Her father sighed. “You know, I think your mom felt the same way. With you being our only child, once you were grown and able to take care of yourself, there wasn’t much for her to do out here in the middle of nowhere. Of course, I wouldn’t have objected if she’d wanted to work, and I never raised a hand to her.”

Shelby found herself smiling again. “Mom was lucky. You were a great husband. Anyway, something snapped yesterday. After Ian left for work, I researched women’s shelters and found one nearby. I went there, but then, I decided I just wanted to come home.”

“Of course, honey. You did the right thing. I love you, and no matter what happens, we’ll get through this together.”

“I love you, too, Dad,” Shelby said, no longer able to hold back her tears. She jumped up from the table, hurried around to his side, and pulled him into a bear hug, burying her face in his shoulder, drinking in his reassuring scent. “I’m sorry I didn’t call you before and tell you what was going on. I just didn’t know what to think until now.”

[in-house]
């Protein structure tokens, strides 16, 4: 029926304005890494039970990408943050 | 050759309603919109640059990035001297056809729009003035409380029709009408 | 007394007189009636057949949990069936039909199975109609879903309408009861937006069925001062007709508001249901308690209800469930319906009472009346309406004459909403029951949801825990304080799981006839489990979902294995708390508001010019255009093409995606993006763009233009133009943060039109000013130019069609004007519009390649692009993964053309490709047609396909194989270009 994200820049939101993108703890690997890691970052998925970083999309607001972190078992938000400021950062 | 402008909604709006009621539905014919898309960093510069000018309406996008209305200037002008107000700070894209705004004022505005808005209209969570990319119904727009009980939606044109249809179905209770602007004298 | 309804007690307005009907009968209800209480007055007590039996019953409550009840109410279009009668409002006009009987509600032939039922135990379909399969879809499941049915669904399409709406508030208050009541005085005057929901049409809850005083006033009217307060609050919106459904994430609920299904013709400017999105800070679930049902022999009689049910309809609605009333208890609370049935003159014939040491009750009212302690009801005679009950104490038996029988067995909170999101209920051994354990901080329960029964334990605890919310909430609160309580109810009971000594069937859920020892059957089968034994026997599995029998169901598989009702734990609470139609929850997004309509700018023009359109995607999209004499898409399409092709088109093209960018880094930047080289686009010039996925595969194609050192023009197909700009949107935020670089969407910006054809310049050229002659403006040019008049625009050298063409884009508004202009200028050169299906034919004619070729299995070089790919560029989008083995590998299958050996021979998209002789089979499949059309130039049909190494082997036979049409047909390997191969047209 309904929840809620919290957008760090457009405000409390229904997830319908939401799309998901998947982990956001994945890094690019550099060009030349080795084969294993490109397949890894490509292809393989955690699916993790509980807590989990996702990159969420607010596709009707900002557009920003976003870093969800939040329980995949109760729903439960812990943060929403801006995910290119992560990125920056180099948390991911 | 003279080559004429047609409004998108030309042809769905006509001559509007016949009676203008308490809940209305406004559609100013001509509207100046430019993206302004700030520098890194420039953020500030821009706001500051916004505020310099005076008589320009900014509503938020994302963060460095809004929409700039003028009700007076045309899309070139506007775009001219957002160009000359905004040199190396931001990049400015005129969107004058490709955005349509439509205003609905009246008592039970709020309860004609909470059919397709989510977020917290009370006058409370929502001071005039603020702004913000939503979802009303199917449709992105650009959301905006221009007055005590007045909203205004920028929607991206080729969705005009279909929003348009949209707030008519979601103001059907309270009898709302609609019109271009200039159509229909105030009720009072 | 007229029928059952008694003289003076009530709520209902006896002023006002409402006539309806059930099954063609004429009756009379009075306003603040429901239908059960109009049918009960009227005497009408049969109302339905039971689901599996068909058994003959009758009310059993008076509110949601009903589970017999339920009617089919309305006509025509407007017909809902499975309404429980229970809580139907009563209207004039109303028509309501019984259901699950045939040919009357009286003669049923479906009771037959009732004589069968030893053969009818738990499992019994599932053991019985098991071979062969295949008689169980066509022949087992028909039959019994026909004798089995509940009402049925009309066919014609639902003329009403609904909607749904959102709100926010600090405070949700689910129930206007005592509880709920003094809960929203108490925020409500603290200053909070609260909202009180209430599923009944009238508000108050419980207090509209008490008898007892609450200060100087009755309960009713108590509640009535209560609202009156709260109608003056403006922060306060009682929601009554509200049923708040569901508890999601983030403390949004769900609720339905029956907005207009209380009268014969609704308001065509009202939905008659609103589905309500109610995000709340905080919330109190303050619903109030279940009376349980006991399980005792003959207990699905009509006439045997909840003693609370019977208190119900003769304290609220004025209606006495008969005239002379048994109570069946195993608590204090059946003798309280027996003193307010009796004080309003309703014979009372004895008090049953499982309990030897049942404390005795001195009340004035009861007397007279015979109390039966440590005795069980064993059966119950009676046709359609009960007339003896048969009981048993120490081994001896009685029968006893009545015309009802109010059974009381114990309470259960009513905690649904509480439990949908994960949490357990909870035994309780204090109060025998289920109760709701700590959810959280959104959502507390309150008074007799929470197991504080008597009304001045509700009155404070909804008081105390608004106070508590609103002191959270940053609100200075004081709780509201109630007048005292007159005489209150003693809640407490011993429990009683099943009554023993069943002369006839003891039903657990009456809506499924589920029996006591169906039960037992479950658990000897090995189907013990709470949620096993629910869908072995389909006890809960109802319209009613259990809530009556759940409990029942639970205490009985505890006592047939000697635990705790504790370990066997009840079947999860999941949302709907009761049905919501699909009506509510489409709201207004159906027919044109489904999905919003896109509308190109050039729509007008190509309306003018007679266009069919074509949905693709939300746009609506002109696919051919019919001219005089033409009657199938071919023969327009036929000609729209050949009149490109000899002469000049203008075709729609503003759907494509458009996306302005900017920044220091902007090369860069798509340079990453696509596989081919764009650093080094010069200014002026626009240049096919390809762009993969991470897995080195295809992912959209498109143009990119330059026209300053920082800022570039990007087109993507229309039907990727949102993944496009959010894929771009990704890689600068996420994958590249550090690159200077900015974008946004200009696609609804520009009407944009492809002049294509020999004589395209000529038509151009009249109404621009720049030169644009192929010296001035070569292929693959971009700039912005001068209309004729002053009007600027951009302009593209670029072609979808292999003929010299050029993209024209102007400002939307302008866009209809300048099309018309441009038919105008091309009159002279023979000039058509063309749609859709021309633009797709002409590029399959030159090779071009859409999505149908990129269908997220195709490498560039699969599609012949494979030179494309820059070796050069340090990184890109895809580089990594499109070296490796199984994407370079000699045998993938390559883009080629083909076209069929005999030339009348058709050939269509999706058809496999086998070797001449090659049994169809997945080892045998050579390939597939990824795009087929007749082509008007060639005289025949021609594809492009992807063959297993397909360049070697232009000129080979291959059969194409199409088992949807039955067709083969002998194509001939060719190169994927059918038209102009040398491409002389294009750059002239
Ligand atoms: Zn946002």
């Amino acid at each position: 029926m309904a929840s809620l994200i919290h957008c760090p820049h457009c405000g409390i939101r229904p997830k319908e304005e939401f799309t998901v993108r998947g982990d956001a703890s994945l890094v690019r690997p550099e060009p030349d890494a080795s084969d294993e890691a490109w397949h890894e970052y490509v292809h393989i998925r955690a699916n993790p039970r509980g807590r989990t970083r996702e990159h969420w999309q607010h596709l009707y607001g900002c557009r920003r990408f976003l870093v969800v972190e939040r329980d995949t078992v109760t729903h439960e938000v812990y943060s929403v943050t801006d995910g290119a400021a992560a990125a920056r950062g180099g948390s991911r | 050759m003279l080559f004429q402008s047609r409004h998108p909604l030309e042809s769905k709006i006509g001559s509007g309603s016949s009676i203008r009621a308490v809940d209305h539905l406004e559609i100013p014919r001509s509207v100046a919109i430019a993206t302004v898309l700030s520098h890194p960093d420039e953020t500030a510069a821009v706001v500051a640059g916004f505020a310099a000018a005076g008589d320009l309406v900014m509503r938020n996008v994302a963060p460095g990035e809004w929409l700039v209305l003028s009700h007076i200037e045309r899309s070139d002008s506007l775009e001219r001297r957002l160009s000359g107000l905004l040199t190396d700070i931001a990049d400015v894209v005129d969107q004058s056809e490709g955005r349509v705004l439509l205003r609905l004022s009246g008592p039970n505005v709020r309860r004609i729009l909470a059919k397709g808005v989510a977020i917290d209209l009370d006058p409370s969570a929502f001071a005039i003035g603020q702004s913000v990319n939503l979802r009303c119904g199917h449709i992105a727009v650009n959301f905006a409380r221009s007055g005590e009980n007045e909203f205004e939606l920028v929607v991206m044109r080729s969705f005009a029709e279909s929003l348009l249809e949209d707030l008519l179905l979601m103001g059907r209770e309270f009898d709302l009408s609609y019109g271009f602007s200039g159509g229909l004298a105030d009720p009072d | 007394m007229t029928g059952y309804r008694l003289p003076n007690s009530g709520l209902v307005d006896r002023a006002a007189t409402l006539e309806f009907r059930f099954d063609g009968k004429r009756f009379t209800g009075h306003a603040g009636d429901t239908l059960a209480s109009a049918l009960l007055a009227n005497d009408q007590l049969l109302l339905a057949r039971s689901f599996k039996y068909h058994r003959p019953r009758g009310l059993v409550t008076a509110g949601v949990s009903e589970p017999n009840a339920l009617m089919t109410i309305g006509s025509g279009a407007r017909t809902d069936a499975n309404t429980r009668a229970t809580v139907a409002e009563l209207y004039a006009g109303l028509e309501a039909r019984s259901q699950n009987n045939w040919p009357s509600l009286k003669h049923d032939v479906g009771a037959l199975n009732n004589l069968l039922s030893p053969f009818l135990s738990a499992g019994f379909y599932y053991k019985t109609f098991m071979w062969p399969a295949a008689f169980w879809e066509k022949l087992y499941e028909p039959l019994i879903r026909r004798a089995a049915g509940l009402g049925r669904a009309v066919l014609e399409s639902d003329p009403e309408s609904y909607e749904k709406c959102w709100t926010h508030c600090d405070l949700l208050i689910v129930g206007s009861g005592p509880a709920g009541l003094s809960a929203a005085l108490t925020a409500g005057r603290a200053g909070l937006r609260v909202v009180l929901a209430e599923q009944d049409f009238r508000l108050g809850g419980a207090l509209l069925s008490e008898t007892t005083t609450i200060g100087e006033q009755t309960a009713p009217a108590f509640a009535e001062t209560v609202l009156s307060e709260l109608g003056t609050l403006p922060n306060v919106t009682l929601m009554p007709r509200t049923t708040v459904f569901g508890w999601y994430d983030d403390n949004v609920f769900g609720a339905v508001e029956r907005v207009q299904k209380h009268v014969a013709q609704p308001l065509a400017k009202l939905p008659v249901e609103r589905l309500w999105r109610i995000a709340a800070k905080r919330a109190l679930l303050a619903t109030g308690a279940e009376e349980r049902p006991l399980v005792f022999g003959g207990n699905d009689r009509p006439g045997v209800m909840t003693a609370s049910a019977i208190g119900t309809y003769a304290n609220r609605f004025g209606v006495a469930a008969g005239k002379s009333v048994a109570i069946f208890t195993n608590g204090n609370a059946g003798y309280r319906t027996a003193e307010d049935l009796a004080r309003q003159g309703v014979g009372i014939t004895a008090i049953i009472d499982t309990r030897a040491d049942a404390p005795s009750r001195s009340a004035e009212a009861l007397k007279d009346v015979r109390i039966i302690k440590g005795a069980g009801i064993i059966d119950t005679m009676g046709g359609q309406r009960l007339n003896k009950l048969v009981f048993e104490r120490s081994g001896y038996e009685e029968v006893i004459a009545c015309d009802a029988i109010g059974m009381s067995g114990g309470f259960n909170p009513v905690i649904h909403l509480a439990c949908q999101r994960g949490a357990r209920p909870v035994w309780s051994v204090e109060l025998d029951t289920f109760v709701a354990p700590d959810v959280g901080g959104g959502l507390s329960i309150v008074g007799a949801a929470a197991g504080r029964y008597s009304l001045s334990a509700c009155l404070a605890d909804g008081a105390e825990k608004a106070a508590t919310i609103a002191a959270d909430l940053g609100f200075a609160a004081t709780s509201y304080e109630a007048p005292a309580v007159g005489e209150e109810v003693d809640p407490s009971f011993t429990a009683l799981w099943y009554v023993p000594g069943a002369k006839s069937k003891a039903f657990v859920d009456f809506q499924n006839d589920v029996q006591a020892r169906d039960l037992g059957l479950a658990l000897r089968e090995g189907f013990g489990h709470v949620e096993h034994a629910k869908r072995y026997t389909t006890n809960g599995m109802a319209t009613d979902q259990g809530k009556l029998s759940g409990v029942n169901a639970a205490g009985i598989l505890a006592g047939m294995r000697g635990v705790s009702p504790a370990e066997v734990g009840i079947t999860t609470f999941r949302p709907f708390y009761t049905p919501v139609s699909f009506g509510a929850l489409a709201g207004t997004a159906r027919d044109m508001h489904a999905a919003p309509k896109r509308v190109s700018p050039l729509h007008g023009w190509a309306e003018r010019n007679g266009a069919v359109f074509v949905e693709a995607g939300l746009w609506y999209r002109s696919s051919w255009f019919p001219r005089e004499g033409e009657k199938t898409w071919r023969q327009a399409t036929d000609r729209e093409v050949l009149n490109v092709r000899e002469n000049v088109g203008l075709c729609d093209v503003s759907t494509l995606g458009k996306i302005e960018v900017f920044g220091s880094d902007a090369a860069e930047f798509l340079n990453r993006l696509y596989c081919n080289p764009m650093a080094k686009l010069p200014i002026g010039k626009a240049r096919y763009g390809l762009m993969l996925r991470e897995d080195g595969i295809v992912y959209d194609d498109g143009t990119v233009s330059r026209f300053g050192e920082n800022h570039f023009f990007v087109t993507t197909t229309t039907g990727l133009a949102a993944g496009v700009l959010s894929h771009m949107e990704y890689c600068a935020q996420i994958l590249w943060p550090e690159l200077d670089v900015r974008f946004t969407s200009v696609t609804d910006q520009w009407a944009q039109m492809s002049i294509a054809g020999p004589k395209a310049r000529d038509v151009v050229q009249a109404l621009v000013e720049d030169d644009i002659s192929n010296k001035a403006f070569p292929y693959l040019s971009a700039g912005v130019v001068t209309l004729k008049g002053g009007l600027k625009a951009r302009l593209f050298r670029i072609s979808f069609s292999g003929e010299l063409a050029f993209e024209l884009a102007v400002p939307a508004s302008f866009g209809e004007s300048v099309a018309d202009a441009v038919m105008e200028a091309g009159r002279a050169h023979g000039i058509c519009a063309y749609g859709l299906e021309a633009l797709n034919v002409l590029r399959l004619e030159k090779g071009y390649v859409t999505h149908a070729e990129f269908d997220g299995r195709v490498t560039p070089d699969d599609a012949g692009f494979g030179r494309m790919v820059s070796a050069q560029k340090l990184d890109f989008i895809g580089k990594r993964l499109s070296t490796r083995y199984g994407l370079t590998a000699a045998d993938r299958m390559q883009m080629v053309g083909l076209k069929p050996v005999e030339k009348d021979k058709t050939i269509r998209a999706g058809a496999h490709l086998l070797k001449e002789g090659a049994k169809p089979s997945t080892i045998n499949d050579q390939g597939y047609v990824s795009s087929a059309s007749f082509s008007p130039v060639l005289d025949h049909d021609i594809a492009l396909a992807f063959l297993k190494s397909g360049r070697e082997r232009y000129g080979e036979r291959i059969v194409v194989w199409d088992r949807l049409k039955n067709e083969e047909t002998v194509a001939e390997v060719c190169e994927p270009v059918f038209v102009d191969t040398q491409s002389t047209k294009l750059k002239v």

His arms came around her, as they’d done many times when she was a child, hurt or frightened. “Honey, it’s water under the bridge. The important thing is that you’re home and you’re safe.”

As her father held her, Shelby also realized that after months of feeling like a bird in a gilded cage, she was finally free.


Abbie Johnson Taylor is the author of three novels, two poetry collections, and a memoir. Her work has appeared in The Weekly Avocet, The Writer’s Grapevine, and other publications. She lives in Sheridan, Wyoming. Please visit her website at:

Abbie Johnson Taylor, Author

34 thoughts on “Guest Post: Abbie Johnson Taylor

  1. I was expecting a lyrical, descriptive piece of writing about the countryside. The description of the surroundings is beautifully done, but this powerful tale of control and abuse is believable and shocking. I, too, know people trapped in abusive relationships and that justification for the behaviour and the sense of shame were very real to me. Well done, Abbie.

    Liked by 1 person

  2. An engrossing tale! If only every abused wife could find refuge at a ranch in Wyoming!

    My father and I passed through Sheridan, Wyoming back in 1995 after a multi-day hike in the Bridger-Teton National Forest, driving through Yellowstone, visiting the museum in Cody, and stopping at the Little Bighorn battlefield. South of Sheridan (town of Buffalo), we turned east and eventually visited Devils Tower, Mount Rushmore, and the Badlands before returning to Kansas City. Anyway, that’s a beautiful part of the country, and I hope to go back there one day.